Reinfection with COVID-19: A case study of one man who caught COVID-19 twice
When you are ill with flu and other viruses, your body’s immune system makes antibodies to attack the virus. This means that if you are exposed to the same virus again, your body will recognise it and be ready to fight it off before you become ill. However, this does not happen with all viruses. As SARS-Cov-2, the virus that causes COVID-19, is so new, it is not yet known whether people who have been infected before would be protected from catching it again.
A new case study published in the Lancet Infectious Diseases, covers the experience of a man in the USA who caught the virus and later caught it again.
Overview of the case study
A man in the USA became ill on two separate occasions – once with mild symptoms at home and later in the year he developed more severe symptoms and was taken to hospital. He received a positive test for COVID-19 the first time in April 2020. He then had two negative tests in May 2020 while he was recovering, before a fourth test showed a positive result when he became ill again in June. He has since made a full recovery.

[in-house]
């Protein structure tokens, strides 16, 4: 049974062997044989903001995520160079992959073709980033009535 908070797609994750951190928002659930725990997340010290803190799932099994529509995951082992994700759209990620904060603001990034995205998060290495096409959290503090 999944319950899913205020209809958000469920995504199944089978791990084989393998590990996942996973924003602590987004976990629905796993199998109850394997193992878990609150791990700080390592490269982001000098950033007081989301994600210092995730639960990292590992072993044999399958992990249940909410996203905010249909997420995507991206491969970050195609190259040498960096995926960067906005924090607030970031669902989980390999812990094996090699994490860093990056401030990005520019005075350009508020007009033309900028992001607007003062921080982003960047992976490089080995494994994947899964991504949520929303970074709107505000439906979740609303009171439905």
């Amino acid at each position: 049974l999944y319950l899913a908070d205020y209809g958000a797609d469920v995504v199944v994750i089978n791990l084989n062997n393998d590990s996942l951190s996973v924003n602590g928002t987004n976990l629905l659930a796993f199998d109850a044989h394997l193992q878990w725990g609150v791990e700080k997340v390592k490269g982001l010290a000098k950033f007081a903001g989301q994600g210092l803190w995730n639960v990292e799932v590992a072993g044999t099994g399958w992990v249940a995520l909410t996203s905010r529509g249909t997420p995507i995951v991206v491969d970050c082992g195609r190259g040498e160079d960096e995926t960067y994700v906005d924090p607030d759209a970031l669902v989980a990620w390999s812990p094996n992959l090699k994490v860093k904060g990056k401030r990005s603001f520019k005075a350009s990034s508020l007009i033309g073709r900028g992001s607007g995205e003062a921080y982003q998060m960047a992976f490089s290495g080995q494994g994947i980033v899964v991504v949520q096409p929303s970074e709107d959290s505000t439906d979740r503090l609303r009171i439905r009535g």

The authors state that when nose swabs from the patient were analysed, it was clear that the two cases of symptoms were caused by a slightly different form of the virus. This tells us that it is not a case of the virus remaining in the system before flaring up again, but instead it shows that he was reinfected.
What does the case study show us?
This study shows one example where infection with the virus did not protect this man from becoming infected again. Cases of reinfection remain incredibly rare. With over 37 million cases of COVID-19 worldwide (at time of writing October 2020), if this were common, it is likely we would have heard of many more cases. Currently, only a handful of cases have been reported.
The authors state their findings show that previous infection with COVID-19 does not guarantee total immunity for all people. They also highlight that the lack of thorough testing during the current pandemic has reduced the ability to detect possible cases of reinfection.
They conclude by stressing the importance for everyone to continue following the precautions and regulations in their country to avoid infection, whether they have previously had the virus or not.
Read the original research paper
Title: Genomic evidence for reinfection with SARS-CoV-2: a case study